Figure (7) gives at t = 500 the temperature T
Figure(10) presents the plot of the component of the drift, which in our normalized units is written, at = 0 (full curve), = /2 (broken curve) and = (dashed-dotted curve). The curves for 0<R-r<75 have reached a stable equilibrium as discussed in Fig.(1) for E
We get indeed a negligible value for. (note that).
We note that due to the smallfield (see Fig.6), the drift has a small oscillating component in the radial direction, with a curve similar to what is presented in Fig.(6). This radial oscillation is negligible around and, and is small on the high field side around, as previously discussed for in Fig.(6).
We have presented in this work the self-consistent kinetic solution for the problem of the generation of a charge separation and an electric field at a plasma edge, under the combined effect of a large ratio of the ions’ gyroradius to the Debye length (equal to 20 in the simulation we have presented) and a steep density gradient, when the electrons which are bound to the magnetic field cannot compensate along the gradient the charge separation due to the finite ions’ gyroradius. In the cylindrical geometry considered, a fully kinetic equation has been used to describe the ions, and a guiding center equation has been used to describe the electrons bound to the magnetic field. These equations have been solved using the method of characteristics (Shoucri, 2008a,b,c,d, 2009a). The numerical method used for the solution in cylindrical geometry, based on an integration of the equations along the characteristics coupled to a two-dimensional interpolation (Shoucri et al., 2004) applied successively in configuration space and in velocity space, is producing accurate results.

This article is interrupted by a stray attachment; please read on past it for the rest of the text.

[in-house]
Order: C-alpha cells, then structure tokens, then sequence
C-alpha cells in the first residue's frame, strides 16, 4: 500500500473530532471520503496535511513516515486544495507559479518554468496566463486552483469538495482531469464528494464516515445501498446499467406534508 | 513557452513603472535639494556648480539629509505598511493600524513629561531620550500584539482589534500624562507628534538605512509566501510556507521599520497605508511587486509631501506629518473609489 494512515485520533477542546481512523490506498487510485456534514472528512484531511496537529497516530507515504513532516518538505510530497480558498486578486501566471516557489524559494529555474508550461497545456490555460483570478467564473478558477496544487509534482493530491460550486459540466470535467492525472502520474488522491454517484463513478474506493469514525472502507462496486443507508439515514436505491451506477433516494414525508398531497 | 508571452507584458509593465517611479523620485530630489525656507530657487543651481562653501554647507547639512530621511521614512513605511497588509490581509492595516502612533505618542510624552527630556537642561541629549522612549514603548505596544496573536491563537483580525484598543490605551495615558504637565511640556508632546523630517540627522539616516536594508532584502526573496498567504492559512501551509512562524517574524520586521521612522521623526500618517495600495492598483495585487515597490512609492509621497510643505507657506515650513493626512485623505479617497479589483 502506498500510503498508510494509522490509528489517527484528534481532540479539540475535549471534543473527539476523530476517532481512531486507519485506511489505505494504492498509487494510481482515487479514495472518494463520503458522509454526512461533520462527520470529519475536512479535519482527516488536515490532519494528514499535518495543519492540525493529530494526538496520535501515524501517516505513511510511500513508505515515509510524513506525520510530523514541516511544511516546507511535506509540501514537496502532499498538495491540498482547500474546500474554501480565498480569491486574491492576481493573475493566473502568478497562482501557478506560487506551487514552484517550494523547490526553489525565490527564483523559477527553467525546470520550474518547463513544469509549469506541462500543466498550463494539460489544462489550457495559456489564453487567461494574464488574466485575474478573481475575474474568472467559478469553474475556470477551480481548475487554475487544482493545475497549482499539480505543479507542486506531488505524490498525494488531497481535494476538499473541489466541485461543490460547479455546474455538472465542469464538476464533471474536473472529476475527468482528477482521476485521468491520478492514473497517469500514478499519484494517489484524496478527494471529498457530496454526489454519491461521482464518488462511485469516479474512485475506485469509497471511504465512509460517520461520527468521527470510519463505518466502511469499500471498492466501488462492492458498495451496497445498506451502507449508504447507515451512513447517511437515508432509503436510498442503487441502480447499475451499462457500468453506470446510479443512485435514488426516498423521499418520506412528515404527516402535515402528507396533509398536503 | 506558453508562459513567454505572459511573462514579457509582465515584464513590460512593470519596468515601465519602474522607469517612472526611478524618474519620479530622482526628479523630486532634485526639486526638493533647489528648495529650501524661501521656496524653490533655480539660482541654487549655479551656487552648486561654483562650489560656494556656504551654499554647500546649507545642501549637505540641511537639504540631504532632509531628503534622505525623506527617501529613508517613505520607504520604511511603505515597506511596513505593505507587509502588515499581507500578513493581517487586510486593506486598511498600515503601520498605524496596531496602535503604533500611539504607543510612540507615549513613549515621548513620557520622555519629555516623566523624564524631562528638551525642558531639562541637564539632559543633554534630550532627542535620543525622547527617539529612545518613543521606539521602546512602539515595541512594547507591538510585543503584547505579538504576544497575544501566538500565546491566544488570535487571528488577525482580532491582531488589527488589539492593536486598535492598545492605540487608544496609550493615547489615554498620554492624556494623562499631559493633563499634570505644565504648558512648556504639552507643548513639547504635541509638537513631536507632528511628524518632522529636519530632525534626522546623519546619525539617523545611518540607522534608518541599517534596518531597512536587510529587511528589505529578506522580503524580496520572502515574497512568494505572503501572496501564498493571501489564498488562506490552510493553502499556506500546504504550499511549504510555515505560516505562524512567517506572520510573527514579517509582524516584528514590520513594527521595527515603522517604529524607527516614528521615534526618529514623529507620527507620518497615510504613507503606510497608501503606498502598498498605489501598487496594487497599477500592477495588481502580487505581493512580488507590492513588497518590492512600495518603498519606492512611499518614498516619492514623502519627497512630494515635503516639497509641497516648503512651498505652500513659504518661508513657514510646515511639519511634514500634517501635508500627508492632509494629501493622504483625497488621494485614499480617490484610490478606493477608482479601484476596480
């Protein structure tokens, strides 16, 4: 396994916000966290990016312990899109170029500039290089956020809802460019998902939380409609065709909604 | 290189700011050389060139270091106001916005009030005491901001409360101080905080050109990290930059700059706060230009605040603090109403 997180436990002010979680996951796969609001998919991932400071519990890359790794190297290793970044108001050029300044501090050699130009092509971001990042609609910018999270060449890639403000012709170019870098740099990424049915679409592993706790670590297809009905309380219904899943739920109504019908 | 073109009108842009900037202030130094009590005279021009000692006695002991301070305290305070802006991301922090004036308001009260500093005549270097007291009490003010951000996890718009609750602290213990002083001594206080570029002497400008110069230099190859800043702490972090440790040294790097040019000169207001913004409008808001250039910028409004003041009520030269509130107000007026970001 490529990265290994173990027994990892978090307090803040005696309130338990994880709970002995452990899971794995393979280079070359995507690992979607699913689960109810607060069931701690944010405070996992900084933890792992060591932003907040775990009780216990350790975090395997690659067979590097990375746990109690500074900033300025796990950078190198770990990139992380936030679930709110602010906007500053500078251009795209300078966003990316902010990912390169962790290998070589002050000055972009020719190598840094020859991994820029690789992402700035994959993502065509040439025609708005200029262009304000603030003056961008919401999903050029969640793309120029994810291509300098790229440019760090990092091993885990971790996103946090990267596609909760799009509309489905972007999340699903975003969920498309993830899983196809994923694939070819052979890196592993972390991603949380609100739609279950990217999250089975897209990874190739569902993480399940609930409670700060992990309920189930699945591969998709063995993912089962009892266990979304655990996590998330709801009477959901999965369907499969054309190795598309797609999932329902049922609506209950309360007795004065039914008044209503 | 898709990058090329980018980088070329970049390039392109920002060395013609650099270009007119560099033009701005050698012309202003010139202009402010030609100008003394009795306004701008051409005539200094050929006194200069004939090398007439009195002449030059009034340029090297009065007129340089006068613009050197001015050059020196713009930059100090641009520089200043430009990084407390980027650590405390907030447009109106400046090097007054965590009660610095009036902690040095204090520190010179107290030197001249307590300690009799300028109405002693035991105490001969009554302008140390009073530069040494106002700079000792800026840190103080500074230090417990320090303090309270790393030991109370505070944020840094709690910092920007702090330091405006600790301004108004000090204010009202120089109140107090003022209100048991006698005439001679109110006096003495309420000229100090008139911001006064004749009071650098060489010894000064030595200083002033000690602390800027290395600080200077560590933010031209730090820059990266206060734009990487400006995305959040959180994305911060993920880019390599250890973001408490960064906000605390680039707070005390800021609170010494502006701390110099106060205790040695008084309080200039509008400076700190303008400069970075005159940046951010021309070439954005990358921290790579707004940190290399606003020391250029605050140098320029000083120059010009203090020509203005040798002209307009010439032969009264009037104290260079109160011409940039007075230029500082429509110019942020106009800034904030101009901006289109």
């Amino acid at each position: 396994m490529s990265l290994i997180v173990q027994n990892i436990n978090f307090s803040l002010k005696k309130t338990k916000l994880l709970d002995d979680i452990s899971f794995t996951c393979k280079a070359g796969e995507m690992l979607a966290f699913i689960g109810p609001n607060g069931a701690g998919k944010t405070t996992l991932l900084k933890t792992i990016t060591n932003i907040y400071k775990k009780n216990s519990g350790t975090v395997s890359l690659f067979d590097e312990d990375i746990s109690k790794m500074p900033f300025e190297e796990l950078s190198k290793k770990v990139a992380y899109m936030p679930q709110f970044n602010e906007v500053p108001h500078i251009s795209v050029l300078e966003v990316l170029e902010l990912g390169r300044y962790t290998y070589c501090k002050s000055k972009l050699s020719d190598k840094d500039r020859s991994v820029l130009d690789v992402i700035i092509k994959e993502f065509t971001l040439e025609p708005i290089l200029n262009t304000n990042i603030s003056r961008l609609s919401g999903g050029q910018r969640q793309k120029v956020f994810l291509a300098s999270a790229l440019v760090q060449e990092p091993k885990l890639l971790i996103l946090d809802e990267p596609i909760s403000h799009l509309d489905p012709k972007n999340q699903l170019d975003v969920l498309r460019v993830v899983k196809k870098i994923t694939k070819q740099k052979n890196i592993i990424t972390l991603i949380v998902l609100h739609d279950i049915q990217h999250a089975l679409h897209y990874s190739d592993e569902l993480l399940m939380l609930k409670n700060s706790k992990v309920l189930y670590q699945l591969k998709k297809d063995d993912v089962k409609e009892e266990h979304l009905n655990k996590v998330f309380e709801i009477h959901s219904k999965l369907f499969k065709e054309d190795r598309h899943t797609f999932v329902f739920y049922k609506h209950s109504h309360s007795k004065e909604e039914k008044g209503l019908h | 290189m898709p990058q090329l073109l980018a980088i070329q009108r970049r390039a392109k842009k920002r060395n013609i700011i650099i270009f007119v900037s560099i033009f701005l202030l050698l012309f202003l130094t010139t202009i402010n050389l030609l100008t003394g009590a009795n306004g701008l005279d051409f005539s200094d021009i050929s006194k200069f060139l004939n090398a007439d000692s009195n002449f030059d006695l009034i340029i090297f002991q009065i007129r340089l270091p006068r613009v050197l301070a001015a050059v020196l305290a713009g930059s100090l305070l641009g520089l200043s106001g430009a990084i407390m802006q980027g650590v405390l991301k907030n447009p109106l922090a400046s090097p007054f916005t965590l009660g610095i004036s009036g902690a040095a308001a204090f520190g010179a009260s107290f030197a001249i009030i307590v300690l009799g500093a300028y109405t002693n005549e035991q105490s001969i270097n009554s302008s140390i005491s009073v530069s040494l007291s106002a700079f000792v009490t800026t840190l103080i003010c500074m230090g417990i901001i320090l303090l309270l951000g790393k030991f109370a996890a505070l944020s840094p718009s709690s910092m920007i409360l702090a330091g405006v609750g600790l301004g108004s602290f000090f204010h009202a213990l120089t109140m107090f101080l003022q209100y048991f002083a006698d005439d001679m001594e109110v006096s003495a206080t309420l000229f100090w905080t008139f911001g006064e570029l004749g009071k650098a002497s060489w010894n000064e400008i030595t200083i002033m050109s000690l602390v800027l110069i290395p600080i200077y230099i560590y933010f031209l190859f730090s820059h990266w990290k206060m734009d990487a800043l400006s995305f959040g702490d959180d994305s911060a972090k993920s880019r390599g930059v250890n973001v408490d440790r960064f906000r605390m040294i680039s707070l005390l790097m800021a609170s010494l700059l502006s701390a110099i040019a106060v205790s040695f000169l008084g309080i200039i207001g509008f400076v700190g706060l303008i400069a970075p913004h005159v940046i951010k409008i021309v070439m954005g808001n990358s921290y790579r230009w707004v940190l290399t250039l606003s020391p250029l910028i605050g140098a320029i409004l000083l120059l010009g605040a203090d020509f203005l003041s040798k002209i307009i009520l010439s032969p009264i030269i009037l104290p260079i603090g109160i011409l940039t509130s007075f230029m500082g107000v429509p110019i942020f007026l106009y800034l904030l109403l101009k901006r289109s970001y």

The problem of the formation of a charge separation is of great importance in the study of the H-mode physics in tokamaks. We have considered the case where the gradient in the density profiles is located in front of a floating cylindrical vessel. So the charge appearing in the system is essentially equal to the charge collected on the walls of the floating vessel. The solution shows in the radial direction that the electric field along the gradient is balanced by the radial gradient of the pressure, and the total poloidal current is essentially zero. The present results where electrons are described by a guiding center equation are close to what has been previously reported when assuming the electrons stationary and frozen by the magnetic field, and the code shows that a solution with a steep gradient, maintaining a charge separation, where the electron and ion densities vary rapidly over an ion gyroradius, is possible. Also the calculation with the present set of parameters which allow a small value of the poloidal field to exist, shows the presence of a small oscillation of on the high field side around (see Fig.(6)), to which is associated a small radial oscillation due to the radial component of the drift, equal to in our normalized units.
The present code is a step closer to a code which will include “neoclassical” effects due to toroidal geometry, which can play a role in this problem, such as the neoclassical enhancement of the classical ion polarization drift, or the neoclassical damping of poloidal flows (Stix, 1973, Hirshman 1978, Waltz et. al., 1999).